Anyone familiar with military gaming (or anyone as cheap as I am) already knows about America’s Army, the PC FPS developed by the United States military as an outreach program for the young’uns. It’s paid for by the guv’mint and completely free of charge to anybody who wants to play it (as any good PR campaign would be), and the folks behind the game let me get some hands-on time with the newest incarnation, America’s Army 3, at GDC 2009 in San Francisco. Hit the jump for some of the things you can expect from the world’s most realistic military shooter.
You know those stories when a guy is presumed dead for a while, so his wife remarries and has kids and now loves another, and then the guy comes back and expects everything to be just like it was before?
So here’s the drink list from the event Harmonix threw the other day at the Rockit Room in San Fran. Nice, eh? I didn’t get the opportunity to indulge, but one fellow told me that the overdrive will “take you to flavor country” before gliding away on roller skates.
Oh, and at the end of the night, they announced and played a song called “Don’t Stop Believing” or something by some flash in the pan band named Journey, claiming that it would be hitting Rock Band. Should be available next Tuesday, but the date is subject to change and the pricing has not yet been announced, if you care about that kind of stuff.
(It’s very hard for me to break sarcasm, but I’ve always held the position that the first music and rhythm game to get this song wins the war. Good job, HMX! You’ve doomed me to more DLC as my children starve. Or, at least, they’re LIKE my children. But they’re older, and female. And hookers.)
At the ass-crack of dawn, I got out of bed and hoofed it to Moscone South in San Francisco for the start of the GDC proper, kicked off by a keynote with one half of the Nintendo fanboy’s wet dream, Satoru Iwata, president of the Big N. The line, as expected, was around the block, and I ended up passing the time by measuring my growing distaste for humanity before finally getting in and being seated. The talk, though, “Discovering New Development Opportunities,” was worth the wait. We laughed, we cried, we hemmed and hawed, and I’m not saying there were some tits, but I am certainly making the implication. Hit the jump for what you need to know about Iwata-san’s keynote, recorded moment by moment.
It was just announced this morning by Microsoft during their GDC keynote - Gears of War 2 will be hitting Xbox 360 consoles this November. That’s right kids - November 2008. You ready for this? Here is the word from Microsoft:
Providing a dramatic close to Microsoft’s GDC keynote address, Epic Games Inc.’s lead designer Cliff Bleszinski announced that the epic saga of Marcus Fenix and Delta Squad continues exclusively on the Xbox 360 this fall with “Gears of War 2.” This highly anticipated sequel to the 4.5 million-selling blockbuster “Gears of War” delves deeper into humanity’s struggle for survival against the nightmarish Locust Horde, and promises to take high-definition visuals to a whole new level.
Check out the trailer, at the top of this post.
Read More | Gears of War product page
Shigeru Miyamoto’s GDC Keynote got a lot of coverage around the web; as expected there was little in the way of real announcements due to an information blackout enforced by Nintendo’s upcoming stock sale, but there were a few tidbits to be had, like a new Mii Channel that will allow users to compare Miis and have contests. Miyamoto also led attendees know that Super Mario Galaxy will be coming this year as he showed off a little of the game in development.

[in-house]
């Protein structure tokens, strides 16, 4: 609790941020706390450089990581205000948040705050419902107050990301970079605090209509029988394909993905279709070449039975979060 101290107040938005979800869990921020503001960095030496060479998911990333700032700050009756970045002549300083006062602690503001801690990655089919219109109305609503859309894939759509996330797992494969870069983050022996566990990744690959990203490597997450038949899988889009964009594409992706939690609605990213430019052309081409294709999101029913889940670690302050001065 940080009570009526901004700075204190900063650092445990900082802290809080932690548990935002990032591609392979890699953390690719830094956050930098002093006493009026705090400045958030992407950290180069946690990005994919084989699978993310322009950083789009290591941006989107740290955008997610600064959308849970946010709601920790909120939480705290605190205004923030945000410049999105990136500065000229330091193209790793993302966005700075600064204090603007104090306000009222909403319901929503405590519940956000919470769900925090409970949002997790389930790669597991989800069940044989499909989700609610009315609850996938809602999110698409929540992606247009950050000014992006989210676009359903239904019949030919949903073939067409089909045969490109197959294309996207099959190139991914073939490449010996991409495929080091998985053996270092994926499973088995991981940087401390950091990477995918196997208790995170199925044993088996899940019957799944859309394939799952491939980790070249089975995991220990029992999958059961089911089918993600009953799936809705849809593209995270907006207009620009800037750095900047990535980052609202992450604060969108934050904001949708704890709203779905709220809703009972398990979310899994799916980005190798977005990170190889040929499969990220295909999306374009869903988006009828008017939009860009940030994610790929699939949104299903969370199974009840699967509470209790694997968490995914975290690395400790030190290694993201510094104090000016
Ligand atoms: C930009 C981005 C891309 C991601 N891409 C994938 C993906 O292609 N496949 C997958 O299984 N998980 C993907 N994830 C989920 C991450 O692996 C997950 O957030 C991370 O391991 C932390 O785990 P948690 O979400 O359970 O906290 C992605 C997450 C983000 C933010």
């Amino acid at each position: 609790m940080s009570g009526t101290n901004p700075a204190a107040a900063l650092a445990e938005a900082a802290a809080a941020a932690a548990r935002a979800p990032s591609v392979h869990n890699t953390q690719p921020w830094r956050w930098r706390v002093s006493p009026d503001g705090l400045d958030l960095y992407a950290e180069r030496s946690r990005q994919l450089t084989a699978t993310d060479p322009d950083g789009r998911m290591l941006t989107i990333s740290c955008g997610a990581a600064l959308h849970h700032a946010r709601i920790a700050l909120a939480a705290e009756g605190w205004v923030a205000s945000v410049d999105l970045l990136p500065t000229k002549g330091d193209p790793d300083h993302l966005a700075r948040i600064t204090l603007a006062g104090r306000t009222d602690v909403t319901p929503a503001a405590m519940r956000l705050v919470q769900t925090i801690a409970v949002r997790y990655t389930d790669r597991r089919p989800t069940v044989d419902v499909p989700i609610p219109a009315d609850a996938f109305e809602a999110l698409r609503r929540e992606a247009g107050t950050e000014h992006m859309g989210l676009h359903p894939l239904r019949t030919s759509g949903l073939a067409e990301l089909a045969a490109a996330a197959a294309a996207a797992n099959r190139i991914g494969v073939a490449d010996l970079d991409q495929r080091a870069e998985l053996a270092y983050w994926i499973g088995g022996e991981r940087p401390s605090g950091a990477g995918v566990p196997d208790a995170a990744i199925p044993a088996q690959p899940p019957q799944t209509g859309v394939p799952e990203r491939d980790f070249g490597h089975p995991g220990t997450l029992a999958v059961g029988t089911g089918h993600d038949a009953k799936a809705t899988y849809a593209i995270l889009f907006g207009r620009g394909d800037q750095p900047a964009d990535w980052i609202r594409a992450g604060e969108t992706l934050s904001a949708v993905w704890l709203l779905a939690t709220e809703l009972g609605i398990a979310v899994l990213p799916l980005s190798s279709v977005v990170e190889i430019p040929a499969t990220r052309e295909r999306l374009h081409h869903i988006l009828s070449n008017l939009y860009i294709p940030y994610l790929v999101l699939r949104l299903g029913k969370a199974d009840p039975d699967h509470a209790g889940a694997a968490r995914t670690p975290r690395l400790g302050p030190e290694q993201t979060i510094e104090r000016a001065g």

The rest of the keynote really seemed to focus on the development process at Nintendo. Miyamoto touched on expanding their gaming audience using his “Wife-O-Meter” to gauge casual gamer interest in what the company is working on. He also discussed Nintendo’s entertainment focus, and how their hardware and software teams collaborated to bring the Wii remote about. The last two ideas he focused on were risk, Nintendo’s willingness to experiment and fail, and tenacity, the way that Miyamoto focuses on ideas that may take years to come to fruition. Overall, the keynote offered more insight into the mind of Miyamoto than into anything Nintendo has in the works for the future. It wasn’t as product focused as Phil Harrison’s keynote but it was still worthwhile to understand how Nintendo’s game master works. In terms of GDC coverage, 1up and Eurogamer seemed to be the most detailed, but Gizmodo has a great gallery up of pictures from the event.
Update: The Super Mario Galaxy trailer is now linked above; this game looks insane…
Read More | 1up
Read More | Eurogamer
Read More | Gizmodo
Read More | Joystiq
Chris Kohler at Game|Life is reporting that a major stock trade in Japan is restricting what Nintendo will be able to say and announce at the Game Developer’s Conference next week. Because of this trade, Nintendo executives and developers will not be able to give any new information to the press due to stock trade laws controlling forward-looking statements. This may cause problems with Shigeru Miyamoto’s scheduled keynote, and any other new product announcements Nintendo might wish to make during the conference. The odd part this revelation is that Nintendo itself requested that the Japanese government initiate the trade, which makes the timing of the request very strange. With Sony already looking to possibly show off their new community features and upcoming game releases like Killzone, and Microsoft also showing off their latest content and hardware offerings, this may push Nintendo into the background.
Read More | Game|Life
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